Ocean Defenders force whalers to divest

Corporate partners in whaling "moused into submission"

Feature story - 3 April, 2006
You did it! After months of pressure from Ocean Defenders everywhere, our friends at seafood suppliers Gorton's, Sealord and parent company Nissui have withdrawn their active support for Japanese whaling.

Greenpeace activists call on Gorton's to use their influence to stop whaling.

This does not mean an end to the so-called scientific whaling program,but it does mean we've driven home a very important point: whaling isbad for business.

Our campaign has put Nissui in the spotlight, a one-third shareholderin Kyodo Senpaku, which owns and operates the whaling fleet.  Thatimplicated two of the world's largest seafood companies with links to the whalingbusiness: Gortons in the US, wholly owned by Nissui, and Sealord in NewZealand, 50 percent owned by Nissui.  You took our campaign fromthe high seas to the high streets (or the bounding main to the mainstreets, if you're North American). Ocean Defenders from New Zealand toNew York sent thousands of emails to these companies, calling on themto use their influence to end whaling and warning them that consumersdo not support the activities of their parent company.

Globally, Ocean Defenders sent a total of 100,000 emails to Nissui-related companies.  

Nissui lost seafood supply contracts in Argentina after activistsplaced stickers denouncing whaling on Nissui products in supermarketsand sent more than 20,000 emails.

By linking to our Gorton's information page, online activists droveinformation about Gorton's relation to whaling activities up into thenumber two slot for Google searches on "Gortons."

"This is a gorgeous example of the power of consumers in today'sglobalised markets," said Adele Major of the Greenpeace Internationalweb team.  "We've moused them into submission."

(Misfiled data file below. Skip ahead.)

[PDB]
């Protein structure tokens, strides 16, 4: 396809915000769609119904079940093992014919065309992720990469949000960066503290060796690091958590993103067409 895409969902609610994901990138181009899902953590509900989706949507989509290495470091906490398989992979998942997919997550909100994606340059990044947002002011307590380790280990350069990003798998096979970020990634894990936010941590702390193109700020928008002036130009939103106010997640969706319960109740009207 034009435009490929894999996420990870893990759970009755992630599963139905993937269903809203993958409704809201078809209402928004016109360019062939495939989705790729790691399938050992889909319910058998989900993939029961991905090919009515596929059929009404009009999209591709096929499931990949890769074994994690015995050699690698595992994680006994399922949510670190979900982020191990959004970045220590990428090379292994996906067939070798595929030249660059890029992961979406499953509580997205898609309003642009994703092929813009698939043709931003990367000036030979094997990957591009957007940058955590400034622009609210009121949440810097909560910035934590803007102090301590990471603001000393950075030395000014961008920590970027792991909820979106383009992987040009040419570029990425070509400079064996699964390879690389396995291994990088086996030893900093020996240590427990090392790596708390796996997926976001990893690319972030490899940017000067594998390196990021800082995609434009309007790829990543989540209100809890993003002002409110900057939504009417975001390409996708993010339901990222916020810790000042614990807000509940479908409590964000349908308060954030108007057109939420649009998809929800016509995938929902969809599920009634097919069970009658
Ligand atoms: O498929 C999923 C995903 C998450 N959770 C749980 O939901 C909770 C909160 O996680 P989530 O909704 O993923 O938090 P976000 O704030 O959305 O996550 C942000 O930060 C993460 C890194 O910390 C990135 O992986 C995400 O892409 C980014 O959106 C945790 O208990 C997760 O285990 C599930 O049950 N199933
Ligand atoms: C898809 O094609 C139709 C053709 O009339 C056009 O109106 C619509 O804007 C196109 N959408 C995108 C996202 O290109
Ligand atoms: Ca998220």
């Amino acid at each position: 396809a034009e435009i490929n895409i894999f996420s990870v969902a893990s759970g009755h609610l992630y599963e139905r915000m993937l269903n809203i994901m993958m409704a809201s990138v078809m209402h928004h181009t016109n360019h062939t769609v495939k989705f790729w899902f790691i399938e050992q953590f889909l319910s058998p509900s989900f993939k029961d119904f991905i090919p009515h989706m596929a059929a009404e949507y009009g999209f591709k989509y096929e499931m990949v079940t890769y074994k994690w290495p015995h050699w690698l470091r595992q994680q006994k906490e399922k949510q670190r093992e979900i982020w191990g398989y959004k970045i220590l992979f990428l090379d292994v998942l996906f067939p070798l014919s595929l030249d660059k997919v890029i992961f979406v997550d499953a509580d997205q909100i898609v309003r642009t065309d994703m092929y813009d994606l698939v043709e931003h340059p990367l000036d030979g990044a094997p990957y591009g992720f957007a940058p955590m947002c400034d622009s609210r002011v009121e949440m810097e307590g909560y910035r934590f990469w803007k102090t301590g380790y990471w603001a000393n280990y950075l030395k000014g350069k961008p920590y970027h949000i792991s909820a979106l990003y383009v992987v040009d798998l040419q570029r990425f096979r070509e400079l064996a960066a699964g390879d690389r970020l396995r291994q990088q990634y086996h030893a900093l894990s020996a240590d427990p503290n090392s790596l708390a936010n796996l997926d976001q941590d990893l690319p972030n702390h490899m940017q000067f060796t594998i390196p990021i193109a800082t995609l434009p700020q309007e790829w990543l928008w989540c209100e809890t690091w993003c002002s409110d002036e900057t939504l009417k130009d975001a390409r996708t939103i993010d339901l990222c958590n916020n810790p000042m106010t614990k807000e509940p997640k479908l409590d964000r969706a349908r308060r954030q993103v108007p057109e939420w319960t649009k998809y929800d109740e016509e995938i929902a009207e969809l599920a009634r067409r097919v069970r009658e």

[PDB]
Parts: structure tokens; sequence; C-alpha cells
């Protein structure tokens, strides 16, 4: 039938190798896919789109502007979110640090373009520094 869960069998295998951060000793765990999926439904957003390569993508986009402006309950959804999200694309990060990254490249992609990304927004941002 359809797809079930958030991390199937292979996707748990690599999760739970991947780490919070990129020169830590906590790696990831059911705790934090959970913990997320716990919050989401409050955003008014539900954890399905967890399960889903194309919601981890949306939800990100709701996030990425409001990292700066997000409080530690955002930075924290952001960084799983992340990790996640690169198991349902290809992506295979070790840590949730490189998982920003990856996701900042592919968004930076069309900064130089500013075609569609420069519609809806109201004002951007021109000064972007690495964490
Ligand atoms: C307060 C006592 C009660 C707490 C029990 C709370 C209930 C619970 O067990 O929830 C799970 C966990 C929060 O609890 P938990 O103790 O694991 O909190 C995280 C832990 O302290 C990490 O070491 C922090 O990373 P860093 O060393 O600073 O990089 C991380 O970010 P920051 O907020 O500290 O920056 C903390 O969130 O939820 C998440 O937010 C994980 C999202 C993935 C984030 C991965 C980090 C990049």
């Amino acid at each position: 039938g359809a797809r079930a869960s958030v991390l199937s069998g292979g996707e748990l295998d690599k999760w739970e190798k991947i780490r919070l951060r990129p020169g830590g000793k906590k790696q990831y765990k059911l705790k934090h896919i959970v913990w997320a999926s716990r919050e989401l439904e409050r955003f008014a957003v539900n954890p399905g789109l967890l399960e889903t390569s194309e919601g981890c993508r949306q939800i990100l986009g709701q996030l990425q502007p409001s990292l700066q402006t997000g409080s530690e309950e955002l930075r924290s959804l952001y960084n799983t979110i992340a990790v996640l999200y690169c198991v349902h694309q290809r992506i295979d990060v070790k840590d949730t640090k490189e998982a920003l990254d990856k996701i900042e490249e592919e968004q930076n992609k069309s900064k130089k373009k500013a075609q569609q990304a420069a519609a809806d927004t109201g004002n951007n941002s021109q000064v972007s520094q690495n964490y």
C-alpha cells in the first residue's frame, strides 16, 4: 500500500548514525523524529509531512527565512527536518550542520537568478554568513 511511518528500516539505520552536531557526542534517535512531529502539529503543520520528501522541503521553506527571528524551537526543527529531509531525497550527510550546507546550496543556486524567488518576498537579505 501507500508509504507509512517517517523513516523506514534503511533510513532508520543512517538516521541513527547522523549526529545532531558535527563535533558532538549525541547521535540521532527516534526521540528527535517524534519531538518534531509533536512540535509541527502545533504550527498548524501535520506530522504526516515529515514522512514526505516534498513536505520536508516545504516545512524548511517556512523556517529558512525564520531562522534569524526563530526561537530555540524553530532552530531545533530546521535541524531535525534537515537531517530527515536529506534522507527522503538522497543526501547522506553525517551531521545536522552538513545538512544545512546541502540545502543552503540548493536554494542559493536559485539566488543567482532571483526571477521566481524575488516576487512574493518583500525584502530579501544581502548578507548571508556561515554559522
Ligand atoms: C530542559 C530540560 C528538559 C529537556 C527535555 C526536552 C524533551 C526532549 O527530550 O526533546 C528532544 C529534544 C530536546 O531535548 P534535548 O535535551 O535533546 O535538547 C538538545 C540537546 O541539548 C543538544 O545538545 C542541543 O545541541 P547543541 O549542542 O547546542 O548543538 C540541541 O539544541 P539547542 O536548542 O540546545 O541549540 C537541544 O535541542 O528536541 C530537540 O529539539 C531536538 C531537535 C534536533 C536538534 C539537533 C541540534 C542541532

Bad for business

Last week, a retreat was announced: Nissui will divest theirsharesin Kyodo Senpaku to "a public interest entity" and will  stopcanning and selling "scientific research" whales on the Japanesemarket.  We'll get back toyou when we know what that "public interest entity" is going to be, butwe suspect thisis code for "government subsidy program."

"While Nissui and the other share holders have taken the cowardly wayout by divesting rather than ending Kyodo Senpaku's whaling, this is avictory for consumers. After only a few months of consumer protest, thefragile commercial interest in whaling has collapsed. Whaling is badfor business," said Shane Rattenbury, our expedition leader in therecent campaign in the Southern Ocean against whaling.

Only profit from whaling: buying the IWC

Whale-killing may be bad for business, but money is still at the heartof the Japanese Government's bid to bring about the return ofcommercial whaling. Despite the overwhelming international rejection ofwhaling, the government of Japan has spent billions of Yen on buyingvotes at the International Whaling Commission. This year the Japanesedelegation believes it will be able to secure a majority of votes endthe international moratorium on commercial whaling.

The question remains: what will the powerful anti-whaling governmentslike Australia, the UK, the US and Germany do at June's IWC meeting,will they stand by and let Japan buy the IWC?